NFIB Sebelius Roberts



 That is not the end of the matter. Because the Com-
merce Clause does not support the individual mandate, it
is necessary to turn to the Government’’s second argument:
that the mandate may be upheld as within Congress’’s
enumerated power to “”lay and collect Taxes.””  Art. I, §8,
cl. 1.

 The Government’s tax power argument asks us to view
the statute differently than we did in considering its com-
merce power theory. In making its Commerce Clause
argument, the Government defended the mandate as a
regulation requiring individuals to purchase health in-
surance. The Government does not claim that the taxing
power allows Congress to issue such a command.  Instead,
the Government asks us to read the mandate not as order-
ing individuals to buy insurance, but rather as imposing a
tax on those who do not buy that product.

 The text of a statute can sometimes have more than one
possible meaning. To take a familiar example, a law that
reads “”no vehicles in the park”” might, or might not, ban
bicycles in the park. And it is well established that if
a statute has two possible meanings, one of which violates
the Constitution, courts should adopt the meaning that
does not do so. Justice Story said that 180 years ago: “”No
court ought, unless the terms of an act rendered it una-
voidable, to give a construction to it which should involve
a violation, however unintentional, of the constitution.””
Parsons v. Bedford, 3 Pet. 433, 448-449 (1830).  Justice
Holmes made the same point a century later: “”[T]he rule is
settled that as between two possible interpretations of a
statute, by one of which it would be unconstitutional and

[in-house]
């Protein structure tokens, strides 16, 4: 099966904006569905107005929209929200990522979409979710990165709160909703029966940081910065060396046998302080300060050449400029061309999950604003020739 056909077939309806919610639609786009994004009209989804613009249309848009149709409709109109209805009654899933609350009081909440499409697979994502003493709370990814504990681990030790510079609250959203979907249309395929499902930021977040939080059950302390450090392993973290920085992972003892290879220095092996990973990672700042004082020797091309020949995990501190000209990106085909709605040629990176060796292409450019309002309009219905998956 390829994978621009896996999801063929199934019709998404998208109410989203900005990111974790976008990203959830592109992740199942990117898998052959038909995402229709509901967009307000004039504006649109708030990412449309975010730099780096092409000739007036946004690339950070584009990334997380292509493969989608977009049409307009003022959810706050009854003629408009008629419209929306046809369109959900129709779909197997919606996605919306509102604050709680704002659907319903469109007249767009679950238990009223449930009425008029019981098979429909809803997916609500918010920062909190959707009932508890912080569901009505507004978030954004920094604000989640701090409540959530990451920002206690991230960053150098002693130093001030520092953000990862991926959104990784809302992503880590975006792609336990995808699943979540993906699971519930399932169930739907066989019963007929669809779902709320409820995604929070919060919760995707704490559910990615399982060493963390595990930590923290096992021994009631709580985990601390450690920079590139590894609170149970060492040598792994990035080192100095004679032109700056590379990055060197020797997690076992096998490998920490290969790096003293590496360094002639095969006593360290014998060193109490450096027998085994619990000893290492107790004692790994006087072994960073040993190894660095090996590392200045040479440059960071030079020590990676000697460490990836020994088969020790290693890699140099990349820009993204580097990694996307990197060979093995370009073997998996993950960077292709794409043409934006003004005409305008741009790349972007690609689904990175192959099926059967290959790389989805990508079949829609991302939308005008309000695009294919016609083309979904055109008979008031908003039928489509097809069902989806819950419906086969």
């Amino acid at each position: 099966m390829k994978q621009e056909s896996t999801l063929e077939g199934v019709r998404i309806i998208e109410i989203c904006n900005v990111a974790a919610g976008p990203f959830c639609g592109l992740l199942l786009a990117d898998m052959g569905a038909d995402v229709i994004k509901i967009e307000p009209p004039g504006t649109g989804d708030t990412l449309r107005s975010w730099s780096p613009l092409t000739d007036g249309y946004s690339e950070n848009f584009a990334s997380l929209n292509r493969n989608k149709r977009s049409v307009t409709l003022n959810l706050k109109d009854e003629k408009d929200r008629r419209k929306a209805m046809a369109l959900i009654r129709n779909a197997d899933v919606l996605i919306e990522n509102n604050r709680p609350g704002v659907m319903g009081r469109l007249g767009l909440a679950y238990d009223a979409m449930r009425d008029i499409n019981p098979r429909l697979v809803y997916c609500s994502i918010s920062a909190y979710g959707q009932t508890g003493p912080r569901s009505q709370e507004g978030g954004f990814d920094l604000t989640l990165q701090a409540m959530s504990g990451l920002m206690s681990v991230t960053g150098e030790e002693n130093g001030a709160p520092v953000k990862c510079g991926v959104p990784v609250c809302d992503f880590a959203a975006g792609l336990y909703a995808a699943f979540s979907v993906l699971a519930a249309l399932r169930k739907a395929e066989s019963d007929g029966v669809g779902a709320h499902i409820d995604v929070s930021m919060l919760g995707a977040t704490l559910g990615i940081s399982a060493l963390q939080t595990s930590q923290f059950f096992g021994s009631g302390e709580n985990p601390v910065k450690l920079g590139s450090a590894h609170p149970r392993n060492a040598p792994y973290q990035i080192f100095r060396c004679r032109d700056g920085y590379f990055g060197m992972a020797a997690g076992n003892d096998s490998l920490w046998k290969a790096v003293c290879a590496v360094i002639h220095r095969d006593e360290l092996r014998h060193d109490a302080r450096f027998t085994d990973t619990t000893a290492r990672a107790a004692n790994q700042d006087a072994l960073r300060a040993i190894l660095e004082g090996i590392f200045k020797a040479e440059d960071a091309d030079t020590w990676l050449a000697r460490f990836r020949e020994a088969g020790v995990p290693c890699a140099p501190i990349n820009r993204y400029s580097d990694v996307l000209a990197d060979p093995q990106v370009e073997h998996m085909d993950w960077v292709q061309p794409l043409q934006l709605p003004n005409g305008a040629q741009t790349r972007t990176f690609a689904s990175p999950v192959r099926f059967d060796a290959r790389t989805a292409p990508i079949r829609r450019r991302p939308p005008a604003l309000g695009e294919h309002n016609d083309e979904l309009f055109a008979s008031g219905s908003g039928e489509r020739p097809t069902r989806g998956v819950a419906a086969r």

by the other valid, our plain duty is to adopt that which
will save the Act.”” Blodgett v. Holden, 275 U. S. 142, 148
(1927) (concurring opinion).

  The most straightforward reading of the mandate is
that it commands individuals to purchase insurance. 


 After all, it states that individuals “”shall”” maintain health
insurance. 26 U. S. C. §5000A(a).  Congress thought it
could enact such a command under the Commerce Clause,
and the Government primarily defended the law on that
basis. But, for the reasons explained above, the Com-
merce Clause does not give Congress that power.  Under
our precedent, it is therefore necessary to ask whether the
Government’s alternative reading of the statute—that it
only imposes a tax on those without insurance—is a rea-
sonable one.

  Under the mandate, if an individual does not maintain
health insurance, the only consequence is that he must
make an additional payment to the IRS when he pays his
taxes. See §5000A(b). That, according to the Government,
means the mandate can be regarded as establishing a
condition-—not owning health insurance-—that triggers a
tax-—the required payment to the IRS.  Under that theory,
the mandate is not a legal command to buy insurance.
Rather, it makes going without insurance just another
thing the Government taxes, like buying gasoline or earn-
ing income.  And if the mandate is in effect just a tax hike
on certain taxpayers who do not have health insurance, it
may be within Congress’’s constitutional power to tax.

   The question is not whether that is the most natural
interpretation of the mandate, but only whether it is a
“”fairly possible”” one.  Crowell v. Benson, 285 U. S. 22, 62
(1932). As we have explained, ““every reasonable construc-
tion must be resorted to, in order to save a statute from
unconstitutionality.”” Hooper v. California, 155 U. S. 648,
657 (1895). The Government asks us to interpret the
mandate as imposing a tax, if it would otherwise violate
the Constitution. Granting the Act the full measure of
deference owed to federal statutes, it can be so read, for
the reasons set forth below.

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